Browsing by Author "Marin, Victoria I"
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- ItemOpen AccessAutomated Essay Scoring (AES) Systems: Opportunities and Challenges for Open and Distance Education(2022-09) Bai, John Y H; Zawacki-Richter, Olaf; Bozkurt, Aras; Lee, Kyungmee; Fanguy, Mik; Cefa Sari, Berrin; Marin, Victoria IPCF10 Sub-theme: Inspiring Innovations // This paper reports on a systematic review of artificial intelligence applications in education (AIEd) with a special focus on automated essay scoring (AES) systems. AES systems may provide enormous time-savings, especially for large-scale distance teaching institutions with massive numbers of students, by reducing marking and freeing up teachers’ resources for individual feedback and personal support of distance learners. After an introduction on how AES systems function, a review corpus of published articles between 2007 and 2021 is synthetised to evaluate critical discussions and research trends in AES. Articles in the corpus generally evaluated either the accuracy of AES systems or the experience of users, and include implementation of AES systems in various settings (i.e., higher education, K-12, and large-scale assessments). Despite the opportunities that AES might afford for educational institutions, many questions related to the feasibility and validity of AES systems, their implementation, and the associated ethical issues are still unanswered. The findings of this research provide a solid foundation for this discussion. // Paper ID 8339
- ItemOpen AccessDiscourses of Distance Education and Covid-19 in South Korean News between 2019 and 2021: A Topic Modeling Analysis(2022-09) Lee, Kyungmee; Kim, Tae-Jong; Bozkurt, Aras; Zawacki-Richter, Olaf; Sari, Berrin Cefa; Marin, Victoria IPCF10 Sub-theme: Promoting Equity and Inclusion // This paper aims to identify dominant discourses of distance education that emerged in Korean society before, during, and after the Covid-19 outbreak in January 2019. To achieve the aim, the authors have conducted a Topic Modeling analysis of 8,865 news articles published by 54 South Korean media outlets between 2019 and 2021. As a result, five key topics and the top 10 keywords associated with each topic have been identified for 2019, 2020, and 2021, respectively—15 topics and 150 keywords in total for the three years. There have been meaningful shifts not only in the quantity of news articles published each year but also in the quality of conversations presented in those articles on distance education. This article carefully analysed and reflected both continuity and discontinuity of distance education discourses in Korean society. Based on the results, we have drawn four discussion points: a) the normality of DE discourses, b) the historicity of DE discourses, c) the maturity of DE discourses, and d) the partiality of DE discourses. Despite the specific cultural context from which the four points were drawn, the discussions offer valuable insights applicable to different cultural contexts. // Paper ID 8809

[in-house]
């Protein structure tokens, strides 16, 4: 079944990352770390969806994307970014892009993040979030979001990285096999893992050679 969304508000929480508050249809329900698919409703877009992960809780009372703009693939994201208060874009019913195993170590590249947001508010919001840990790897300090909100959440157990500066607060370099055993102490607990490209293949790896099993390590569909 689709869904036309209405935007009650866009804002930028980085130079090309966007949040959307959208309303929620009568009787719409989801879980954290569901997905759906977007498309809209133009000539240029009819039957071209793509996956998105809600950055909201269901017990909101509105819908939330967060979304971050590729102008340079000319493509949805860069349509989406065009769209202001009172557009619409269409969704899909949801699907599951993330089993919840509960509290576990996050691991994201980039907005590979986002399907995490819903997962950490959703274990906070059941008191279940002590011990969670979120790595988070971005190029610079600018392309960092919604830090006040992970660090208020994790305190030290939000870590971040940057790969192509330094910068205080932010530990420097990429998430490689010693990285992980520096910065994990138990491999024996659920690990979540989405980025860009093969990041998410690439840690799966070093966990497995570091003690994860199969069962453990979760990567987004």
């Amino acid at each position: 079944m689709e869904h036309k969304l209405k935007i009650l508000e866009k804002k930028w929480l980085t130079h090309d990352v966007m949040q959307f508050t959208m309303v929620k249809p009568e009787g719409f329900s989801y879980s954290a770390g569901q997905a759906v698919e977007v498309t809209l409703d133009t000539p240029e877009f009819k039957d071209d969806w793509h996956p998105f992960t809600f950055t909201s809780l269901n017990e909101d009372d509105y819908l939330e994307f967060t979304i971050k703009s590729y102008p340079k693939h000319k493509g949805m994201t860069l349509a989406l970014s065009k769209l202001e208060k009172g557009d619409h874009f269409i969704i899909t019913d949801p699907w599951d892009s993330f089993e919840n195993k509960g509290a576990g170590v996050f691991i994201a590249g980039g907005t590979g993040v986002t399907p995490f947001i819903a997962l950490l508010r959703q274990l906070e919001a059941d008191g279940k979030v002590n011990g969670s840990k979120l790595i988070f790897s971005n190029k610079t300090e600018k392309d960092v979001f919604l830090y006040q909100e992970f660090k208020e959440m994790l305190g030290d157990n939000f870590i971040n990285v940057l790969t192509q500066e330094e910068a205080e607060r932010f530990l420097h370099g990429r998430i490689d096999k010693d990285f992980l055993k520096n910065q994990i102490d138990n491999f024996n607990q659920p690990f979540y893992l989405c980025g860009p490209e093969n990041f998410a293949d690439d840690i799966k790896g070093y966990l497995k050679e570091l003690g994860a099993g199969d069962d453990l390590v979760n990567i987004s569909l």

- ItemOpen AccessThe State of the Art in Blended Learning Research in a Time of the Covid-19 Pandemic: Coronavirus Diaries in the Educational Realm(2022-09) Bozkurt, Aras; Marin, Victoria I; Lee, Kyungmee; Cefa Sari, BerrinPCF10 Sub-theme: Building Resilience // The Covid-19 pandemic was a crisis on a global scale, and it impacted not only our lives but also our understanding of the educational landscape. There were many waves of the pandemic at varying levels and as these waves hit our globe, the way we live and see the world has been changing. Consequently, we entered a time which was called the new normal which required being flexible, resilient, and adaptive. The educational landscape has also been challenged by the waves of the pandemic. The onsite (face-to-face) learning was replaced by online distance learning which was attributed as emergency remote teaching and learning in many cases. As the new normal forced us to change our traditional notions and practices, many higher education institutions adopted blended learning to benefit from opportunities of both modalities, that is, onsite and online learning. In this regard, this study implements a systematic approach to examine papers published in the first two years of the pandemic on blended learning. For this purpose, the study adopts social network analysis and text mining to examine a total of 104 peer-reviewed publications. The initial findings identified four broad themes. Accordingly, these are (1) diversity and confusion in the blended learning terminology, (2) Learning experiences and effectiveness of blended learning practices, (3) technology-dominated and online-mediated blended learning approaches, and (4) blended learning for applied and practical courses. The paper discusses these themes, provides suggestions, and explains implications for future research directions. // Paper ID 6418